In his book, The New Adapters, Jacob Armstrong writes, “Thomas Edison coined the term megaphone in 1878 with a new device to benefit the deaf and hard of hearing. The first megaphone was actually three funnels. Two funnels that were over six feet long were inserted in the ear to aid hearing. The third, a smaller one, fit the mouth to project the voice.” It is a wonderful image of a device that was once used primarily for hearing that is now generally understood to be one for speaking. His context for the analogy is in helping congregations hear the issues and concerns in the communities they serve. However, the analogy works equally well in our day to day experiences. Some say that our nation has never been so divided. Although I understand the sentiment, that isn’t true. Consider for a moment the Civil War. That was a pretty divisive time in our nation. In the years leading up to the adoption of the Constitution in 1787, our nation was fiercely divided over the scope and authority of the federal government in the life of states. This division was primarily along socio-economic lines with vast differences between urban and rural voters. Sound familiar? Federalists like James Madison and Alexander Hamilton fought viciously with Anti-Federalists like Patrick Henry and George Mason. At one point, George Mason declared that he would “rather chop off [his] right hand than put it to the Constitution as it now stands.”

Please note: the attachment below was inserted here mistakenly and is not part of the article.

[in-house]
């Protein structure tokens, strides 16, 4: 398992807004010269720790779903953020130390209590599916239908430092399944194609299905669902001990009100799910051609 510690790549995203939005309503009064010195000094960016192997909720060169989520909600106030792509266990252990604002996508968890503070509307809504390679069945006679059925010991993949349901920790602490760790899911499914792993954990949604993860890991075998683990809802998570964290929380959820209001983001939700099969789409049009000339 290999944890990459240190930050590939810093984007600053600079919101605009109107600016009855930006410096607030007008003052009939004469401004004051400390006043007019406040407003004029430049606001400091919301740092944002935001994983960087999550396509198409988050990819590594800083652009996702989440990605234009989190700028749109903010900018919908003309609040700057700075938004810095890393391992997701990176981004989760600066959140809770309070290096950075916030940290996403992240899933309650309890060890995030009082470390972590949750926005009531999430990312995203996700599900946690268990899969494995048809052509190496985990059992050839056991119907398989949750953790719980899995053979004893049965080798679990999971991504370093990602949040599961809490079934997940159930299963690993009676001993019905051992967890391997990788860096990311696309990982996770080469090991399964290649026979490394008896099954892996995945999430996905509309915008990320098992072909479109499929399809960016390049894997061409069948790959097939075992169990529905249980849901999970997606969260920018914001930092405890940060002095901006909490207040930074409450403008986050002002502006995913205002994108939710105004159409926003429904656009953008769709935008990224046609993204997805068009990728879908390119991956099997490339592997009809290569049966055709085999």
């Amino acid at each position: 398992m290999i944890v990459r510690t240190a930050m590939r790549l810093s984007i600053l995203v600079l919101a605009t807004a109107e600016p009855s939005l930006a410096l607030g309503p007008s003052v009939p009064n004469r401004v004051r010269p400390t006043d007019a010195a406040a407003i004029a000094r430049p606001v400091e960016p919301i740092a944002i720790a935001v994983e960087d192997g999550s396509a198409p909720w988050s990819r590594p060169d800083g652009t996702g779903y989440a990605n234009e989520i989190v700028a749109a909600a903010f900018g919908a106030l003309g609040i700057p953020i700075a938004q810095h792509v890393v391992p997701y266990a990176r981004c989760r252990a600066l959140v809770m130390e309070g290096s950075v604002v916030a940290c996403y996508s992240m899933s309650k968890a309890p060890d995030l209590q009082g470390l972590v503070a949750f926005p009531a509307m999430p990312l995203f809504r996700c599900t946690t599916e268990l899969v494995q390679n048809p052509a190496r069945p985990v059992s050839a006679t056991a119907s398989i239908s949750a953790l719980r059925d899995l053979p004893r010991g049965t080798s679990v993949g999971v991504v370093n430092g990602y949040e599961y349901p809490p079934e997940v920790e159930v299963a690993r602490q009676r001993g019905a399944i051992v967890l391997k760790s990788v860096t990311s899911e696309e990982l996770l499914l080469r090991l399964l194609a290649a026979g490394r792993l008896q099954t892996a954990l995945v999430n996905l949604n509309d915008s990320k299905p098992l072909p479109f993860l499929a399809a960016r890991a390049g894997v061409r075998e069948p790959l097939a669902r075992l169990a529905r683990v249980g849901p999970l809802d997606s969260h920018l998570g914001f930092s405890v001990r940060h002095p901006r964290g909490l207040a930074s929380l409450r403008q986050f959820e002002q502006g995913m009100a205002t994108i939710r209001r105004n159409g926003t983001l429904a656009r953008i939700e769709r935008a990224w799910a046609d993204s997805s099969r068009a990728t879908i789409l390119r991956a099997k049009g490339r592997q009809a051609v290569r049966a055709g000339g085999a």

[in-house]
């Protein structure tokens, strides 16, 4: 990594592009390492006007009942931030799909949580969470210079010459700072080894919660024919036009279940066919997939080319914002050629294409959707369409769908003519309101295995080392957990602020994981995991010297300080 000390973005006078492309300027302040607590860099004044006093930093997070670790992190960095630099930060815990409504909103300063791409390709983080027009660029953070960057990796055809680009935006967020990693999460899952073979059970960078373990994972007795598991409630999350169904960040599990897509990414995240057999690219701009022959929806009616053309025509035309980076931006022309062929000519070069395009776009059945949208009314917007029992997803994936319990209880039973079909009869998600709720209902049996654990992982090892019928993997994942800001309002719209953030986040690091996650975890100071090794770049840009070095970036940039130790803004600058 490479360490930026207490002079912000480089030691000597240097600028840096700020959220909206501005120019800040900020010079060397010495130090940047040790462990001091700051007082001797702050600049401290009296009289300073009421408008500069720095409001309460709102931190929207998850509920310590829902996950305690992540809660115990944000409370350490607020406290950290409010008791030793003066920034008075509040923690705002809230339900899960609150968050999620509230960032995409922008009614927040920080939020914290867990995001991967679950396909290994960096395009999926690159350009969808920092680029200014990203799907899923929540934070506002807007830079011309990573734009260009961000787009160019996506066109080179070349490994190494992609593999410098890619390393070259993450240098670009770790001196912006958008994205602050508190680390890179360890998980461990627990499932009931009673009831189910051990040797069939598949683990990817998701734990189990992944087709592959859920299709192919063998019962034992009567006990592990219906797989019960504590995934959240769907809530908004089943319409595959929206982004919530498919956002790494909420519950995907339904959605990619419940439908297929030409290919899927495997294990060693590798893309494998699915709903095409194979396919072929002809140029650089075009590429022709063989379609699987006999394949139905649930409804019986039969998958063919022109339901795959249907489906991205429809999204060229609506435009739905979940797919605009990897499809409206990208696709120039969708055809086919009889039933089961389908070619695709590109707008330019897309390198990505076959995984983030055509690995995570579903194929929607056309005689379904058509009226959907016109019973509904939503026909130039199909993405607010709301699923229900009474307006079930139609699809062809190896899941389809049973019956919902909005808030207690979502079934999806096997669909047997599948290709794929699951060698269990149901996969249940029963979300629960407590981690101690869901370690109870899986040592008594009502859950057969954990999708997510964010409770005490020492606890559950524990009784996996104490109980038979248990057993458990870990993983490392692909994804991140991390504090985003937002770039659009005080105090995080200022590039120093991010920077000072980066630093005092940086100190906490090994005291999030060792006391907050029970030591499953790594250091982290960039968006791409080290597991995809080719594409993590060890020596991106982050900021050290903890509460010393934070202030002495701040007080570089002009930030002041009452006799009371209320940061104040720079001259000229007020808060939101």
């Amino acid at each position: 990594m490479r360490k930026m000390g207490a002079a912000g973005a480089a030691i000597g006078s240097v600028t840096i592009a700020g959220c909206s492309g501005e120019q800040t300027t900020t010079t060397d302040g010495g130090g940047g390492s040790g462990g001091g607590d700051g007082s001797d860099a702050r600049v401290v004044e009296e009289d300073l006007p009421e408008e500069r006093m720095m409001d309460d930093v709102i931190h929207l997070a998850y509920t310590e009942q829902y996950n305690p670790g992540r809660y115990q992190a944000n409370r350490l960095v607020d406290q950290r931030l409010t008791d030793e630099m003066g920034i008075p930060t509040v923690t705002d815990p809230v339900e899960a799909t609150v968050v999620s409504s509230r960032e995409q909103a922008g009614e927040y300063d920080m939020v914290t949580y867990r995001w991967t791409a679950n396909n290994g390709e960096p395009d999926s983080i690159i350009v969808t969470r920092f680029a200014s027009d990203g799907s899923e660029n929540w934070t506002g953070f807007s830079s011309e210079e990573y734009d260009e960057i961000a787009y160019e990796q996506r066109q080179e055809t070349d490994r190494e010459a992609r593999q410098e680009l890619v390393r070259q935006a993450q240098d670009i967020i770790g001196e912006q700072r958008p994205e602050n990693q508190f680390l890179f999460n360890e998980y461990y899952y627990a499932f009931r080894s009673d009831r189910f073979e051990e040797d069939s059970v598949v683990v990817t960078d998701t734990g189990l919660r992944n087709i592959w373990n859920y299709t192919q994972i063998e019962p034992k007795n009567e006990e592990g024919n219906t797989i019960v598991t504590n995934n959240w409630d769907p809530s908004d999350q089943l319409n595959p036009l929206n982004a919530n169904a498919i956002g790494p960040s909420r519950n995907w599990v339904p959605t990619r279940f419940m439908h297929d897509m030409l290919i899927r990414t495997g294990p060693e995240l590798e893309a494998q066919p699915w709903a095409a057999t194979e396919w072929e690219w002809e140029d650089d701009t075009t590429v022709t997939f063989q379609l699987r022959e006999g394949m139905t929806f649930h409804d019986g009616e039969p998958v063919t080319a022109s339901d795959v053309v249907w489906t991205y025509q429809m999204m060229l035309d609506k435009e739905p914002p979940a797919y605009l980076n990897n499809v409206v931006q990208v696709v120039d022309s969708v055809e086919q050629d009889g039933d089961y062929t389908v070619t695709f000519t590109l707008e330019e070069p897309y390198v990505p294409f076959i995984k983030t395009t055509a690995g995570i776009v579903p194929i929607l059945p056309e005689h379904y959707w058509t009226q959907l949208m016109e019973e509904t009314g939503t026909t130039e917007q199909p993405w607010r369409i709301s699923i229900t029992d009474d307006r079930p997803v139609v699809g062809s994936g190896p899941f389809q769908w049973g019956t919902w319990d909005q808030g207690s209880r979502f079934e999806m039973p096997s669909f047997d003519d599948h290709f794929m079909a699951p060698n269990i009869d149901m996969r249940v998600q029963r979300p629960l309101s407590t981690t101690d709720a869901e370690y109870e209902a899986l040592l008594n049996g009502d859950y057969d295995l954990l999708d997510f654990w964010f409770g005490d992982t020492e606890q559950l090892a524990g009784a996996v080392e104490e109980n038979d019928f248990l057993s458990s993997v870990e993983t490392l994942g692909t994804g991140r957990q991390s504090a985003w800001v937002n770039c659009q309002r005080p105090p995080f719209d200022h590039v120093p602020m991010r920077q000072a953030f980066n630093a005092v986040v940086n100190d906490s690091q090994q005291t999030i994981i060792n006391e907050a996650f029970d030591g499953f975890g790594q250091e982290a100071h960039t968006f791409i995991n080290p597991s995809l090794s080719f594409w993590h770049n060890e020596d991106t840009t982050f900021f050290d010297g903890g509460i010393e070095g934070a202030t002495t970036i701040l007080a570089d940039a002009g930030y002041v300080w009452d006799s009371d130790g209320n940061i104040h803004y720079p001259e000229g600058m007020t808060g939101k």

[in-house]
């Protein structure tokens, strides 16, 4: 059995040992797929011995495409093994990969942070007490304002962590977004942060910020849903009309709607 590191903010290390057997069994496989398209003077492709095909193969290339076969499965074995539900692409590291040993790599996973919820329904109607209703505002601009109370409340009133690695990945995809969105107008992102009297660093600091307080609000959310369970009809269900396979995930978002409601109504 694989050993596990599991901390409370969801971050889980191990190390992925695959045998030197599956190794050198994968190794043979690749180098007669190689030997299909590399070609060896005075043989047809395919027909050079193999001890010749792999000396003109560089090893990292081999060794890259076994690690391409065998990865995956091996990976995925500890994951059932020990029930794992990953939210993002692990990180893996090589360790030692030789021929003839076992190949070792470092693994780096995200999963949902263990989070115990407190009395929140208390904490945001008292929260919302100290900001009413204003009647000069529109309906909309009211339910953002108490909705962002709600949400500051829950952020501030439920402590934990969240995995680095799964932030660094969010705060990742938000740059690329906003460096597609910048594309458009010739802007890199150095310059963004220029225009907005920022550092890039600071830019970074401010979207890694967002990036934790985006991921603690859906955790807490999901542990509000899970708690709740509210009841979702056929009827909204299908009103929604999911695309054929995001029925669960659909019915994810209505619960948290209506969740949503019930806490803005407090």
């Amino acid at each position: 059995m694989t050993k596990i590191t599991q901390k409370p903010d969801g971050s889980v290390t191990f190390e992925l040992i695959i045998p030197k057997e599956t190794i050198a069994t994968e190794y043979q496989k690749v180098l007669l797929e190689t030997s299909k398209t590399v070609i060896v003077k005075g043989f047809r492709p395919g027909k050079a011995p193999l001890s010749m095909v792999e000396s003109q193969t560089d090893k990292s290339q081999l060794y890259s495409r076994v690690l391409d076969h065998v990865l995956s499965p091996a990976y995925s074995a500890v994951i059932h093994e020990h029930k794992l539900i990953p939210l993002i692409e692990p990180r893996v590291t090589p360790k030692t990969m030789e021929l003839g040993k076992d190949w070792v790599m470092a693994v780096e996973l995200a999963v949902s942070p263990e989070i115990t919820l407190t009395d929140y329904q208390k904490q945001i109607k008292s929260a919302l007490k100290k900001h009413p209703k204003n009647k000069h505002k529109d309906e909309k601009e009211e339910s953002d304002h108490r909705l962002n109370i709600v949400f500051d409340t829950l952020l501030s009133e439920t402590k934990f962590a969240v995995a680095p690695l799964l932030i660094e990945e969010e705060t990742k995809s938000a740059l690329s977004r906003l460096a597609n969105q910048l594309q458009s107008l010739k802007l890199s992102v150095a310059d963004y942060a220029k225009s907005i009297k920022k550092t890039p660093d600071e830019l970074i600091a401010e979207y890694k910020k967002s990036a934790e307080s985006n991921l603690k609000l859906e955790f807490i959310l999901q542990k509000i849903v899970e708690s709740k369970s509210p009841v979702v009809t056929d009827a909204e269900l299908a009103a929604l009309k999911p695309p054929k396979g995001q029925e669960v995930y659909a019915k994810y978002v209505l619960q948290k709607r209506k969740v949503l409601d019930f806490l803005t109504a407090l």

The media is often accused of partisanship today. Although history does have examples of newspapers that sought to be non-partisan, like the old New York Tribune, most newspapers were proudly advocating current events of their time from a partisan perspective. The Springfield Republican and the Cynthiana Democrat have in their history an intentional effort to report the news from their Party’s perspective.

As a pastor and preacher myself, I have had more than one person ask me what it is like to have a job where I get paid to talk. It is true that the time when most people see me in a large group, I’m the one doing most of the talking. Sunday mornings is, by far, the holy time our congregation gathers and by the nature of our worship style, the sermon is an important part of that time. The truth, however, is that throughout the week, I do much more listening than I do talking.

Today’s megaphone: used to speak

My point is that although we are certainly divided as a nation, this isn’t as foreign to our DNA as we might expect. Perhaps the difference is that social media has connected us far more than we were in the past. Think about your neighbors and those with whom you attend church or your co-workers. You may differ with them considerably on a whole host of issues, but you know them. Our children play together, we see each other at the store, funerals, weddings and at ball games. They are our friends and although we may have ideological differences, we know they are good and decent people. However, in this culture where we need to only open our laptops or turn on our tablets, we are given the means to engage in rigorous debate with people we don’t know. That makes it easy to ridicule them, demonize them and, ultimately, refuse to listen to them. We use our technological megaphones to speak and never listen. My suggestion? Take one week and just read what people are feeling and thinking. Or better yet, have a conversation with your neighbor or co-worker. What would it be like to listen and understand before we speak? To my congregation and those who join us for our live stream, I appreciate my congregation listening to me each Sunday and Wednesday. I put a great deal of time and effort into preparing what I will say. I pray that I will also put in as much time and effort listening throughout the rest of the week.

A mathematician’s use of proof and faith